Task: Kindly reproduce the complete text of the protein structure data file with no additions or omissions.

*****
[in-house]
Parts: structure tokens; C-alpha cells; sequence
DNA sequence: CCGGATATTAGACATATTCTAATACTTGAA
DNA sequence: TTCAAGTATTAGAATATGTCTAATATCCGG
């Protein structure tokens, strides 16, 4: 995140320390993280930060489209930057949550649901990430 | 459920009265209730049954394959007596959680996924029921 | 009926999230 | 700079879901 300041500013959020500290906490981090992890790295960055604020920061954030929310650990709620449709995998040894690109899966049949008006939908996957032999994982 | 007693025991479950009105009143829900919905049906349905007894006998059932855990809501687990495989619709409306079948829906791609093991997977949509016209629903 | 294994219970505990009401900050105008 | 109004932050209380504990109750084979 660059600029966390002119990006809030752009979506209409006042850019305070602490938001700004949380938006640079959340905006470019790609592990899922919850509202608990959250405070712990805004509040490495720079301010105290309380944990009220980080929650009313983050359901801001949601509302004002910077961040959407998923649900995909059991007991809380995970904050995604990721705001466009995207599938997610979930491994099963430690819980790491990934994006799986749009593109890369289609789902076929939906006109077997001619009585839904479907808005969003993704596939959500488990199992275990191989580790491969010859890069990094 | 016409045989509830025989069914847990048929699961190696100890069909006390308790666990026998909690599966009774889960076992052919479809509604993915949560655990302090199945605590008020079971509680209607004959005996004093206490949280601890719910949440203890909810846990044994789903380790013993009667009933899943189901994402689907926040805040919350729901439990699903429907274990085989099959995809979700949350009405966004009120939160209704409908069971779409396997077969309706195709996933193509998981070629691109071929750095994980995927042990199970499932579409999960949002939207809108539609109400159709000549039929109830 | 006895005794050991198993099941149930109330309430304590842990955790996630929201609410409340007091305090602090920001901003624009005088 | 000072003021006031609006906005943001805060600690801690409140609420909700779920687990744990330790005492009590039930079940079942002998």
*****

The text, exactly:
[in-house]
Parts: structure tokens; C-alpha cells; sequence
DNA sequence: CCGGATATTAGACATATTCTAATACTTGAA
DNA sequence: TTCAAGTATTAGAATATGTCTAATATCCGG
């Protein structure tokens, strides 16, 4: 995140320390993280930060489209930057949550649901990430 | 459920009265209730049954394959007596959680996924029921 | 009926999230 | 700079879901 300041500013959020500290906490981090992890790295960055604020920061954030929310650990709620449709995998040894690109899966049949008006939908996957032999994982 | 007693025991479950009105009143829900919905049906349905007894006998059932855990809501687990495989619709409306079948829906791609093991997977949509016209629903 | 294994219970505990009401900050105008 | 109004932050209380504990109750084979 660059600029966390002119990006809030752009979506209409006042850019305070602490938001700004949380938006640079959340905006470019790609592990899922919850509202608990959250405070712990805004509040490495720079301010105290309380944990009220980080929650009313983050359901801001949601509302004002910077961040959407998923649900995909059991007991809380995970904050995604990721705001466009995207599938997610979930491994099963430690819980790491990934994006799986749009593109890369289609789902076929939906006109077997001619009585839904479907808005969003993704596939959500488990199992275990191989580790491969010859890069990094 | 016409045989509830025989069914847990048929699961190696100890069909006390308790666990026998909690599966009774889960076992052919479809509604993915949560655990302090199945605590008020079971509680209607004959005996004093206490949280601890719910949440203890909810846990044994789903380790013993009667009933899943189901994402689907926040805040919350729901439990699903429907274990085989099959995809979700949350009405966004009120939160209704409908069971779409396997077969309706195709996933193509998981070629691109071929750095994980995927042990199970499932579409999960949002939207809108539609109400159709000549039929109830 | 006895005794050991198993099941149930109330309430304590842990955790996630929201609410409340007091305090602090920001901003624009005088 | 000072003021006031609006906005943001805060600690801690409140609420909700779920687990744990330790005492009590039930079940079942002998």